I have yet to see a JS/* framework that allows me as a full-stack developer to deliver the same content experience (sans interactiveness of course) to clients with or without JS, without having to duplicate templating logic or switch to NodeJS which requires a) a host supporting it, which many "mainstream hosters" don't and b) having to code a server in javascript's callback/promise hell.

I don't buy your premise: I'm pretty sure the number of JS-disabling users has dropped significantly and we're getting to a point where it's acceptable to require JS. Server-Side rendering is implemented to satisfy search engines (and even that's changing) or to speed up the first page load.

Your second point is a tautology. Of course it's impossible to run JS code on the server if you don't want to run JS code and the server and don't want to rewrite it in another language. FWIW, both ES5/6 as well as coffeescript vastly improve 'callback hell'

Which mainstream hosters don't? The same ones that only support and will only ever support PHP?

> b) having to code a server in javascript's callback/promise hell.

Don't really see promises as hell, but with latest versions of Node and this neat little library called co, you can write your async code like this:

    function doAsyncOne() {} // returns promise
    function doAsyncTwo() {} // returns promise

    co(function*() {
        try {
            let [resultOne, resultTwo] = yield [doAsyncOne(), doAsyncTwo()];
        catch(e) {
            // one of the promises rejected, handle it
Generators as coroutines are the poor man's async/await.

This style is quite prone to escaping/sanitization issues. I would have at least used a template engine instead of concatenating strings.

I've never understood why MVC is so popular. Any other form of application development, you just look at what your application needs to do and design for that. You might use a pattern, you might not, it depends. But for some reason in web development this is THE ONE TRUE WAY, despite the fact that it's a pretty awkward pattern for a lot of problems.

The thing that makes it more baffling is that HTTP and HTML are so simple on their own. Almost all these abstractions being built on top of them are vastly harder to understand then the things they attempt to abstract away in the first place.

Interesting article and approach, but I don't think this is really an argument against using something like Angular or React (which alone isn't even a true "MVC"). It's more of "for my particular use case, this worked well"... Angular and React most definitely have their use.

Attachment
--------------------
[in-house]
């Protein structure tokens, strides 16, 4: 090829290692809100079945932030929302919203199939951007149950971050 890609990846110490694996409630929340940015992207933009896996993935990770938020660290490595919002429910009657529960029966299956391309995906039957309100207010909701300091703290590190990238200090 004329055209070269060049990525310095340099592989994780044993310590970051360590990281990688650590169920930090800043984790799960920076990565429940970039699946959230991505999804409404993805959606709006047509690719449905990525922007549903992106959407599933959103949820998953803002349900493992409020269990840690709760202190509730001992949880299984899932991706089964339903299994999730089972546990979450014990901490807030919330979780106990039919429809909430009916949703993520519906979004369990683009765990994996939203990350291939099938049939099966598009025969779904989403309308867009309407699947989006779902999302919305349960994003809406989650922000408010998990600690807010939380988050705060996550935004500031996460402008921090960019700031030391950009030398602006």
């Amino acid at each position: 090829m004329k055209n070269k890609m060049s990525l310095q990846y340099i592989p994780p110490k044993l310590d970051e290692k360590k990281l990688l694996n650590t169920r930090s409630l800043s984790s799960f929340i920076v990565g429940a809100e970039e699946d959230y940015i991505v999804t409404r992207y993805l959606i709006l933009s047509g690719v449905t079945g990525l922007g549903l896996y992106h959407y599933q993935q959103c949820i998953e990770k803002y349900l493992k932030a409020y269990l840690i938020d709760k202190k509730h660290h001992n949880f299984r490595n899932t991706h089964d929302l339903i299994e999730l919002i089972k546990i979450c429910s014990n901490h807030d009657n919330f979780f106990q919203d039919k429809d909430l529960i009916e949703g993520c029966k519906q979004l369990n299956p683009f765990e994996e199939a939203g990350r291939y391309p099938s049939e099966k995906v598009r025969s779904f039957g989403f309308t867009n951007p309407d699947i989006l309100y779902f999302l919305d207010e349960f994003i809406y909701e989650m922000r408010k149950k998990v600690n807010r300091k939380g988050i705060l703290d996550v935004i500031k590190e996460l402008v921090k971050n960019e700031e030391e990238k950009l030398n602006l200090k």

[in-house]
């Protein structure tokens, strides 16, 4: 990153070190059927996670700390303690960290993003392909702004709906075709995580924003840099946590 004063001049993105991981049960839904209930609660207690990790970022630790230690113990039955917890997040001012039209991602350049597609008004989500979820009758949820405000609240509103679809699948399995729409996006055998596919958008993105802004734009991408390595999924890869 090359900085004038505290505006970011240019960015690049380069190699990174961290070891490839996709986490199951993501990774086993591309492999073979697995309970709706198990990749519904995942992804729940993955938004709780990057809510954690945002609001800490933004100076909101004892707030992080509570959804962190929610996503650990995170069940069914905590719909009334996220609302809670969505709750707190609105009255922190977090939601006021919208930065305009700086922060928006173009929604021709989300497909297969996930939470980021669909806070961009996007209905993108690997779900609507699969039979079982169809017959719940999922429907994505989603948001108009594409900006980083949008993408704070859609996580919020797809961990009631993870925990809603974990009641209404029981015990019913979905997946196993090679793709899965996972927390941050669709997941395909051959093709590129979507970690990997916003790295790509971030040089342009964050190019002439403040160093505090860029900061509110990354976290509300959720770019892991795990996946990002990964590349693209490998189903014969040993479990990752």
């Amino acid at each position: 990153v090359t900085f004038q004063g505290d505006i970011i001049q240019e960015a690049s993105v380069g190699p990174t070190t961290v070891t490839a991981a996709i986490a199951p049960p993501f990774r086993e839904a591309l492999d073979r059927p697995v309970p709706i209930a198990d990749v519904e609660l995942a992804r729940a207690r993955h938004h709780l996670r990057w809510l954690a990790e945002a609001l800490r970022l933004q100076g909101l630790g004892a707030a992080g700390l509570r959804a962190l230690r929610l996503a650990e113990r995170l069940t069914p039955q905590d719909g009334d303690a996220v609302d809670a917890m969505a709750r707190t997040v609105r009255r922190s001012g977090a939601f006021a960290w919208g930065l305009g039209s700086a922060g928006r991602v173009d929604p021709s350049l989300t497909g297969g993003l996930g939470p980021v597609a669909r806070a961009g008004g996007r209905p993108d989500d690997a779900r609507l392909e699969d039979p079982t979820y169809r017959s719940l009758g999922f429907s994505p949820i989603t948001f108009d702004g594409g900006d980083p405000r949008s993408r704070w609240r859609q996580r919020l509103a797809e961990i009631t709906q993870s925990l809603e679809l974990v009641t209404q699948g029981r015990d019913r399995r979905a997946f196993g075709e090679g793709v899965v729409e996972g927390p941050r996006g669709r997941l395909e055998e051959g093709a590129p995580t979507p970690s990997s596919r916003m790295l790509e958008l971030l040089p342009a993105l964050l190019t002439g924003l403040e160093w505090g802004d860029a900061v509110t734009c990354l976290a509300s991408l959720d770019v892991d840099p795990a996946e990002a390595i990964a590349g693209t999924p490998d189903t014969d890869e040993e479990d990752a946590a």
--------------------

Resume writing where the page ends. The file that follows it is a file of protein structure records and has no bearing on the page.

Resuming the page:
(In fact, you could probably leverage React's server side rendering and JSX to clean up that long chain of function calls in your page function.)

This is why we use knockout instead of angular. Much simpler to do basic temptation without forcing some mvc framework client side.

Ironically, I've had the opposite problem with projects built in simple templated KO.

As projects have scaled up and teams grown the lack of formalised framework, combined with the amount of logic-y stuff people apparently LOVE to throw into the templates, has eventually required a rebuild to try to get some structure in there.

Suddenly the author realizes his web app needs to handle a click event which in turn interacts with data on a database...boom it hits him: this would be simpler with a framework, maybe an MVC framework?

This is a static site, at least from the examples given. Using MVC to build it is a way to go but it seems like his way is equally pointless.

Let's take some strings and hardcode them into JS and make the user's browser render this page dynamically every time it's loaded instead of WRITING SOME STATIC HTML... It's all well and good to try a new way of doing things but writing a blog post decrying MVC frameworks for a static site that you're building dynamically with javascript is silly.

Is the css in the screen shot "good".

It seems to really unnecessarily break any sort of distinction between presentation and content. For example what is the practical reason for using class "white-text" on a text span instead of an inline style?

As always: use the right tool for the job.

React is not an MVC framework also, and it could actually make things much easier for this particular job.

If you don't need MVC or frameworks then don't use them, you'll be happy they are available when you need them ;).

TL;DR Web developer rediscovering function composition, data as code, etc.

The actual title was "Why I no longer use MVC Frameworks?" and that was enough to make me stop.

I can't stand when people end declarative sentences with question marks. Never again.

> a collection of interchangeable themes with standard wrapper functions/interfaces.

That collection is called a framework...

Did anyone else use zope? Add an object db to this and it strongly reminds me of zope.